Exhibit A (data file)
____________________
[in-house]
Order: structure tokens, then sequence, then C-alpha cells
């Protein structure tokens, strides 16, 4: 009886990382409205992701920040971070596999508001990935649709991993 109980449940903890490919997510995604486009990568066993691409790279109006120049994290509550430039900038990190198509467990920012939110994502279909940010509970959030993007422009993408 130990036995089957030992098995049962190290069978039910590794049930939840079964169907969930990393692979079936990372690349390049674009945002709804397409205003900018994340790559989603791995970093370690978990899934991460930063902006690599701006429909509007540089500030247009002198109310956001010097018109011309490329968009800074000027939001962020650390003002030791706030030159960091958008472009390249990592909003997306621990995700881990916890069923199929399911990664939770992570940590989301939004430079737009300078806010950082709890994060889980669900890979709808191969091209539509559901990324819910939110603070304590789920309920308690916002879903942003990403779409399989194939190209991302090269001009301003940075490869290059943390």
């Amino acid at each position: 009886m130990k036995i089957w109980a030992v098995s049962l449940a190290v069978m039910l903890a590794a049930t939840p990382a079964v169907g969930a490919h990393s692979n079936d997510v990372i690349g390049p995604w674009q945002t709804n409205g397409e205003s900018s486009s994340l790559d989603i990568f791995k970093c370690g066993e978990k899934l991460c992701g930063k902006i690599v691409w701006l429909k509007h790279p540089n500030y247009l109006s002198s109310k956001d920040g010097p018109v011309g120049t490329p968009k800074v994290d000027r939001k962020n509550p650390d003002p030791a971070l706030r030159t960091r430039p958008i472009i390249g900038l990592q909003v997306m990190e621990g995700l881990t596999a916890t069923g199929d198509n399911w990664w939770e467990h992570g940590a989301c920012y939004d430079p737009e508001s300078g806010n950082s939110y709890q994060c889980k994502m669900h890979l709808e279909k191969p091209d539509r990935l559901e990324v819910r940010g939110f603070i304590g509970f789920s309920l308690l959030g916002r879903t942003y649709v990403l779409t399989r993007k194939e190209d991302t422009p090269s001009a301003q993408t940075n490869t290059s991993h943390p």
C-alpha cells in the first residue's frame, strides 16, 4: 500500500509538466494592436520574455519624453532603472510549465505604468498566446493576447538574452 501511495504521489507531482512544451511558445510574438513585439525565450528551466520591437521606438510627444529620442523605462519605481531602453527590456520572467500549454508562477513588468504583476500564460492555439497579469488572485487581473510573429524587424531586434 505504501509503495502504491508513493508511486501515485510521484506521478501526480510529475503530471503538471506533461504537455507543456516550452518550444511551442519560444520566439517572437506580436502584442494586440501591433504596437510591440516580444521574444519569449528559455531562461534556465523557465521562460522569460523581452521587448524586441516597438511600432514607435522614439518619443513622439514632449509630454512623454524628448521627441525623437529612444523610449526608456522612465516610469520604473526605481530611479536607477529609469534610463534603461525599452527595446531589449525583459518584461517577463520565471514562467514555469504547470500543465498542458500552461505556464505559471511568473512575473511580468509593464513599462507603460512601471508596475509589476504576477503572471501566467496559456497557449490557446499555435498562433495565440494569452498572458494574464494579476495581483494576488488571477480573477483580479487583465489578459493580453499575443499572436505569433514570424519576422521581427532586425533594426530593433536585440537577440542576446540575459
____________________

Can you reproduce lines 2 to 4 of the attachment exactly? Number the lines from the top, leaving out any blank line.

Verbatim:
Order: structure tokens, then sequence, then C-alpha cells
């Protein structure tokens, strides 16, 4: 009886990382409205992701920040971070596999508001990935649709991993 109980449940903890490919997510995604486009990568066993691409790279109006120049994290509550430039900038990190198509467990920012939110994502279909940010509970959030993007422009993408 130990036995089957030992098995049962190290069978039910590794049930939840079964169907969930990393692979079936990372690349390049674009945002709804397409205003900018994340790559989603791995970093370690978990899934991460930063902006690599701006429909509007540089500030247009002198109310956001010097018109011309490329968009800074000027939001962020650390003002030791706030030159960091958008472009390249990592909003997306621990995700881990916890069923199929399911990664939770992570940590989301939004430079737009300078806010950082709890994060889980669900890979709808191969091209539509559901990324819910939110603070304590789920309920308690916002879903942003990403779409399989194939190209991302090269001009301003940075490869290059943390």
């Amino acid at each position: 009886m130990k036995i089957w109980a030992v098995s049962l449940a190290v069978m039910l903890a590794a049930t939840p990382a079964v169907g969930a490919h990393s692979n079936d997510v990372i690349g390049p995604w674009q945002t709804n409205g397409e205003s900018s486009s994340l790559d989603i990568f791995k970093c370690g066993e978990k899934l991460c992701g930063k902006i690599v691409w701006l429909k509007h790279p540089n500030y247009l109006s002198s109310k956001d920040g010097p018109v011309g120049t490329p968009k800074v994290d000027r939001k962020n509550p650390d003002p030791a971070l706030r030159t960091r430039p958008i472009i390249g900038l990592q909003v997306m990190e621990g995700l881990t596999a916890t069923g199929d198509n399911w990664w939770e467990h992570g940590a989301c920012y939004d430079p737009e508001s300078g806010n950082s939110y709890q994060c889980k994502m669900h890979l709808e279909k191969p091209d539509r990935l559901e990324v819910r940010g939110f603070i304590g509970f789920s309920l308690l959030g916002r879903t942003y649709v990403l779409t399989r993007k194939e190209d991302t422009p090269s001009a301003q993408t940075n490869t290059s991993h943390p």